On Tuesday, May 23, we packed up and headed north for Belfast. First stop: The Titanic Museum, which was amazing. Doesn’t the museum building look somewhat like an iceberg?
The start of our Titanic tour gave us a little background. In the late 1800’s, Belfast was a boom town. The fishing industry was thriving and there were 32 linen mills in the city exporting Irish linen worldwide. Then came the passenger liners…
The photos above show a couple of the first class amenities of the Titanic. Interestingly the Titanic was a British luxury liner operated by the White Star Line, built in an Irish shipyard in Belfast, and partly financed by American investor J. P. Morgan. It was the largest ship at that time and the most luxurious. However, obviously, tragedy struck. Out of 1,303 passengers aboard, 38% were saved. Out of 922 crew members, only 23% were saved.
At least the tragedy resulted in improved passenger ship requirements – emergency drills, better crew training, better communication requirements. Out of all the mistakes which converged to cause the tragedy, the poor emergency communications shocked me the most. The ship closest to the sinking Titanic never received the call for help as the radio operator had gone to bed. (Now, ships have to have someone at the radio 24/7.) And another ship that might have saved more people responded to the call for help with “Shut up!” That radio operator was busy with some other (non-emergency) communications. (Now ship communications are prioritized so that emergency calls are a top priority.)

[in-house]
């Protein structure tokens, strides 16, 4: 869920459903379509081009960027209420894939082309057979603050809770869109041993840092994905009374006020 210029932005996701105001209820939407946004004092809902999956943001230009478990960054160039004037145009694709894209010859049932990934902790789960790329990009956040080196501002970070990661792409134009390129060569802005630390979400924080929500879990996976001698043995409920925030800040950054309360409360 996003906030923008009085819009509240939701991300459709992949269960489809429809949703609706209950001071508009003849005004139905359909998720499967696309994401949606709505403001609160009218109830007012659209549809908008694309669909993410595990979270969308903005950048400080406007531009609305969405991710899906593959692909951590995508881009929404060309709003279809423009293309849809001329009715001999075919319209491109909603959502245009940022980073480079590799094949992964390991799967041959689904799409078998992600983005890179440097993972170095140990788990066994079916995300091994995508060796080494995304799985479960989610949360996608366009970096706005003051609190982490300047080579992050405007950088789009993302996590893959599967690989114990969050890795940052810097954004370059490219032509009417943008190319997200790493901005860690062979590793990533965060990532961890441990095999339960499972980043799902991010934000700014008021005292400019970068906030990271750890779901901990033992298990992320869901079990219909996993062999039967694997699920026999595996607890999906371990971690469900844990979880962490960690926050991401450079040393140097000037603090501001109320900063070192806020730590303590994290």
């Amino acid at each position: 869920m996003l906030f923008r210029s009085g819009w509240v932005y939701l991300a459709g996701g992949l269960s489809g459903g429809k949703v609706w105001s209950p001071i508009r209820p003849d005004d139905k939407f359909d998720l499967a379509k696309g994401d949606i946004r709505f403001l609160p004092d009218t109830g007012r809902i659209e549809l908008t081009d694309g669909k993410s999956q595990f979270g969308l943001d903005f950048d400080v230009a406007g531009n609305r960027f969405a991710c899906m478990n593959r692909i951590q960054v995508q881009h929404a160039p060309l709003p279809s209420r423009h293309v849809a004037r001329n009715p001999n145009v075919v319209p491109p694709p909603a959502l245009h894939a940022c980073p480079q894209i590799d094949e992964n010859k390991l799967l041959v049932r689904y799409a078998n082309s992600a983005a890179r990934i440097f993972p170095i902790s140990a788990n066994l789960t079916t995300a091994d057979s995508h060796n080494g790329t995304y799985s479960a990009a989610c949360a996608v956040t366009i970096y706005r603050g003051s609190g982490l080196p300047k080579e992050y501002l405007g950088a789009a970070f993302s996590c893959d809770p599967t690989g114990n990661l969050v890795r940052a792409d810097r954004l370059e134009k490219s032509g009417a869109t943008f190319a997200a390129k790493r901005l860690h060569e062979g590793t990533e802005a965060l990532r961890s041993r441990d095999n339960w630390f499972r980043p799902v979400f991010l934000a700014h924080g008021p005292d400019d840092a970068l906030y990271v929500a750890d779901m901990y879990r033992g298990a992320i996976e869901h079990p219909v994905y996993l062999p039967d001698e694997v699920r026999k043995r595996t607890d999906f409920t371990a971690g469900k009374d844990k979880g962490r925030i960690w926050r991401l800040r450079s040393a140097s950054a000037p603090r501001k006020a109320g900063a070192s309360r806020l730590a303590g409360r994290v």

After a quick lunch in one of the Titanic cafes, we left tragedy behind us and jumped back on our bus to enjoy a city tour. Here’s the Queen’s University of Belfast.
And here’s the student center across the road:
Continuing our city tour, our local guide explained how Belfast, which was plagued by political strife for decades has emerged as a hip, cosmopolitan destination with vibrant arts culture and food scene, rich in Victorian architecture. There are still tensions but the 1960s through 1990s which featured IRA terrorist activities are long gone. Belfast and the rest of the North are part of the British Empire and have followed in the steps of Brexit. The southern Republic of Ireland is a separate country and remains part of the European Union. Seems very strange to have an international border dividing this island, but other than the flags and the type of currency things seem pretty much equivalent and definitely calm.
We arrived at the Fitzwilliam Hotel Belfast and settled in for dinner.
Wednesday morning we took a day trip along the County Antrim Coast. This northern coast is beautiful, in a wild way. The mountains and steep glens are dotted with farms and hamlets and there are panoramic views of the shimmering sea and rocky coastline.
We stopped for lunch at Bushmills Inn just a few meters from Bushmills Distillery, the world’s oldest whiskey distiller.
Next stop: the Giant’s Causeway, a stunning seascape of basalt columns raised by volcanic activity to blanket the shore like thousands of stepping stones.
Back to the hotel, and another yummy dinner. We shared a chateaubriand and a cooking stone!
In the next post, we’ll return to the Republic of Ireland to visit Derry/Londonderry. In the meantime, here’s a map to give you an idea of where we’ve been so far: